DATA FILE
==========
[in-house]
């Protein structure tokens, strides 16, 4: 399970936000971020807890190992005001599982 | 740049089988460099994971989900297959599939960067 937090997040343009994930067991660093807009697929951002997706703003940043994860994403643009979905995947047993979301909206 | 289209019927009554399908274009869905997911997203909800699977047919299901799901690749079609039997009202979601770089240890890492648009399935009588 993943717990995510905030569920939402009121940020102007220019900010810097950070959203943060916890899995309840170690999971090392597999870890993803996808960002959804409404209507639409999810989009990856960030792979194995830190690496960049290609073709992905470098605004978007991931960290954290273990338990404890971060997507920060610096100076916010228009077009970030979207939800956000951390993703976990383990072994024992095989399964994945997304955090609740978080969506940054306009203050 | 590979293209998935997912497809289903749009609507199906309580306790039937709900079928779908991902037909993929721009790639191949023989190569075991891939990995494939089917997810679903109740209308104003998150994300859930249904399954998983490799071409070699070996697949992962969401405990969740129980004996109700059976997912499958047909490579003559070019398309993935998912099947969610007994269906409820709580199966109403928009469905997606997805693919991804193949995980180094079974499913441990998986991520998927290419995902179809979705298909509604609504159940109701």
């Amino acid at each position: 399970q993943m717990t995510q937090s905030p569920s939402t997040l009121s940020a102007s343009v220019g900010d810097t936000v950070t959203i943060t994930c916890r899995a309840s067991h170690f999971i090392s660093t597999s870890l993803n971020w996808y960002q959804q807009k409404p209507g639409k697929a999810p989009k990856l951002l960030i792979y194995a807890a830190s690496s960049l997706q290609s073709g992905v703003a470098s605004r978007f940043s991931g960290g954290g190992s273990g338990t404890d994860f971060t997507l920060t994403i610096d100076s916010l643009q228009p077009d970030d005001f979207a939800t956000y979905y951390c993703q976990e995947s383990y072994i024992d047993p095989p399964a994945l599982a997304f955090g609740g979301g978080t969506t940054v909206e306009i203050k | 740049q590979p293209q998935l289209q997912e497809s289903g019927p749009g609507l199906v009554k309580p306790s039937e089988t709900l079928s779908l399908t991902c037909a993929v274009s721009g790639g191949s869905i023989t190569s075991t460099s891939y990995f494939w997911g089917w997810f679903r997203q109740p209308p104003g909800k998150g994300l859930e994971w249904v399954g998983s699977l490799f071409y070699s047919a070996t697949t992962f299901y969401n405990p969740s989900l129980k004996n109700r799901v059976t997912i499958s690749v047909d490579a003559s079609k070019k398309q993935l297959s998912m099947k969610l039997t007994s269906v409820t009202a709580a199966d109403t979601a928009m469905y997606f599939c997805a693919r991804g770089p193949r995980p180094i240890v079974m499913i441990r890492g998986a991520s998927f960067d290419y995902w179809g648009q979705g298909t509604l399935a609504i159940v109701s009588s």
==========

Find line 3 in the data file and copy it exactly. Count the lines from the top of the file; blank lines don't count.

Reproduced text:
């Amino acid at each position: 399970q993943m717990t995510q937090s905030p569920s939402t997040l009121s940020a102007s343009v220019g900010d810097t936000v950070t959203i943060t994930c916890r899995a309840s067991h170690f999971i090392s660093t597999s870890l993803n971020w996808y960002q959804q807009k409404p209507g639409k697929a999810p989009k990856l951002l960030i792979y194995a807890a830190s690496s960049l997706q290609s073709g992905v703003a470098s605004r978007f940043s991931g960290g954290g190992s273990g338990t404890d994860f971060t997507l920060t994403i610096d100076s916010l643009q228009p077009d970030d005001f979207a939800t956000y979905y951390c993703q976990e995947s383990y072994i024992d047993p095989p399964a994945l599982a997304f955090g609740g979301g978080t969506t940054v909206e306009i203050k | 740049q590979p293209q998935l289209q997912e497809s289903g019927p749009g609507l199906v009554k309580p306790s039937e089988t709900l079928s779908l399908t991902c037909a993929v274009s721009g790639g191949s869905i023989t190569s075991t460099s891939y990995f494939w997911g089917w997810f679903r997203q109740p209308p104003g909800k998150g994300l859930e994971w249904v399954g998983s699977l490799f071409y070699s047919a070996t697949t992962f299901y969401n405990p969740s989900l129980k004996n109700r799901v059976t997912i499958s690749v047909d490579a003559s079609k070019k398309q993935l297959s998912m099947k969610l039997t007994s269906v409820t009202a709580a199966d109403t979601a928009m469905y997606f599939c997805a693919r991804g770089p193949r995980p180094i240890v079974m499913i441990r890492g998986a991520s998927f960067d290419y995902w179809g648009q979705g298909t509604l399935a609504i159940v109701s009588s």